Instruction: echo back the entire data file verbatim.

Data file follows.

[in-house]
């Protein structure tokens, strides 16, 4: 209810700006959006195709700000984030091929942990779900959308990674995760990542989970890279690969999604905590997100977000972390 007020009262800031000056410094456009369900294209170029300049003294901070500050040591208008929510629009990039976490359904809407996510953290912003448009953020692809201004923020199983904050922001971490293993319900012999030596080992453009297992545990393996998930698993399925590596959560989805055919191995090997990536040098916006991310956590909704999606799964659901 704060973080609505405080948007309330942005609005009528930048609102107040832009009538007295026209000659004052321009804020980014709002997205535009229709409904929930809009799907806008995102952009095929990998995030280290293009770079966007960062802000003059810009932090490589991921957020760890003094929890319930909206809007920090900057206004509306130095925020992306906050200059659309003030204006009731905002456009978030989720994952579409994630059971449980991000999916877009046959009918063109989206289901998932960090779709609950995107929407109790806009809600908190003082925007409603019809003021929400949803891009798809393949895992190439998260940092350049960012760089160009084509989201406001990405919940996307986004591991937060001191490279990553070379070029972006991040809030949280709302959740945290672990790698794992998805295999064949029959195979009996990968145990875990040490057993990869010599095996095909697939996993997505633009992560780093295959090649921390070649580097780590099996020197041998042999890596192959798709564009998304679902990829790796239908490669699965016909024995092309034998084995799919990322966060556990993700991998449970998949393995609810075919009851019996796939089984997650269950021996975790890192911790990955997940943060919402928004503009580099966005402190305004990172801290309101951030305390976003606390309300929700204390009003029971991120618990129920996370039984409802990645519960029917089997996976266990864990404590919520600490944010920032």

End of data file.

[in-house]
């Protein structure tokens, strides 16, 4: 209810700006959006195709700000984030091929942990779900959308990674995760990542989970890279690969999604905590997100977000972390 007020009262800031000056410094456009369900294209170029300049003294901070500050040591208008929510629009990039976490359904809407996510953290912003448009953020692809201004923020199983904050922001971490293993319900012999030596080992453009297992545990393996998930698993399925590596959560989805055919191995090997990536040098916006991310956590909704999606799964659901 704060973080609505405080948007309330942005609005009528930048609102107040832009009538007295026209000659004052321009804020980014709002997205535009229709409904929930809009799907806008995102952009095929990998995030280290293009770079966007960062802000003059810009932090490589991921957020760890003094929890319930909206809007920090900057206004509306130095925020992306906050200059659309003030204006009731905002456009978030989720994952579409994630059971449980991000999916877009046959009918063109989206289901998932960090779709609950995107929407109790806009809600908190003082925007409603019809003021929400949803891009798809393949895992190439998260940092350049960012760089160009084509989201406001990405919940996307986004591991937060001191490279990553070379070029972006991040809030949280709302959740945290672990790698794992998805295999064949029959195979009996990968145990875990040490057993990869010599095996095909697939996993997505633009992560780093295959090649921390070649580097780590099996020197041998042999890596192959798709564009998304679902990829790796239908490669699965016909024995092309034998084995799919990322966060556990993700991998449970998949393995609810075919009851019996796939089984997650269950021996975790890192911790990955997940943060919402928004503009580099966005402190305004990172801290309101951030305390976003606390309300929700204390009003029971991120618990129920996370039984409802990645519960029917089997996976266990864990404590919520600490944010920032």